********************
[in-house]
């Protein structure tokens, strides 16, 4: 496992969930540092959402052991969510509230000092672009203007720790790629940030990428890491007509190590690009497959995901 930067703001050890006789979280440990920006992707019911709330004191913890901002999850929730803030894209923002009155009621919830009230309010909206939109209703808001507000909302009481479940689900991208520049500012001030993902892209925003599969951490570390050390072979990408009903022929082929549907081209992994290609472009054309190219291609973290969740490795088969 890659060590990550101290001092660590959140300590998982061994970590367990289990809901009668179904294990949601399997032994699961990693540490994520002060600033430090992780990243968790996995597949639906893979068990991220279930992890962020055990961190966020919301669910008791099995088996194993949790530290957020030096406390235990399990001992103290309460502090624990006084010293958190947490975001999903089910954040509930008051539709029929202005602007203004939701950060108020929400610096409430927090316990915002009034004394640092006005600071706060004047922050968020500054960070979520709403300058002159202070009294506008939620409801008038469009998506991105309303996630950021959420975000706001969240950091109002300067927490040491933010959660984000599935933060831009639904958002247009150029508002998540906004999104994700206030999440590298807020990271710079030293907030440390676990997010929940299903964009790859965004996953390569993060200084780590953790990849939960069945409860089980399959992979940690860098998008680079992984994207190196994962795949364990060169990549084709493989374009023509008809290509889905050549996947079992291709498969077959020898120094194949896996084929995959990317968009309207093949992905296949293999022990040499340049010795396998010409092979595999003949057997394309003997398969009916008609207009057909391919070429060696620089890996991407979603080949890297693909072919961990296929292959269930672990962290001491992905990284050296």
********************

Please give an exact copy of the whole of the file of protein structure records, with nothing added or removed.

[in-house]
């Protein structure tokens, strides 16, 4: 496992969930540092959402052991969510509230000092672009203007720790790629940030990428890491007509190590690009497959995901 930067703001050890006789979280440990920006992707019911709330004191913890901002999850929730803030894209923002009155009621919830009230309010909206939109209703808001507000909302009481479940689900991208520049500012001030993902892209925003599969951490570390050390072979990408009903022929082929549907081209992994290609472009054309190219291609973290969740490795088969 890659060590990550101290001092660590959140300590998982061994970590367990289990809901009668179904294990949601399997032994699961990693540490994520002060600033430090992780990243968790996995597949639906893979068990991220279930992890962020055990961190966020919301669910008791099995088996194993949790530290957020030096406390235990399990001992103290309460502090624990006084010293958190947490975001999903089910954040509930008051539709029929202005602007203004939701950060108020929400610096409430927090316990915002009034004394640092006005600071706060004047922050968020500054960070979520709403300058002159202070009294506008939620409801008038469009998506991105309303996630950021959420975000706001969240950091109002300067927490040491933010959660984000599935933060831009639904958002247009150029508002998540906004999104994700206030999440590298807020990271710079030293907030440390676990997010929940299903964009790859965004996953390569993060200084780590953790990849939960069945409860089980399959992979940690860098998008680079992984994207190196994962795949364990060169990549084709493989374009023509008809290509889905050549996947079992291709498969077959020898120094194949896996084929995959990317968009309207093949992905296949293999022990040499340049010795396998010409092979595999003949057997394309003997398969009916008609207009057909391919070429060696620089890996991407979603080949890297693909072919961990296929292959269930672990962290001491992905990284050296």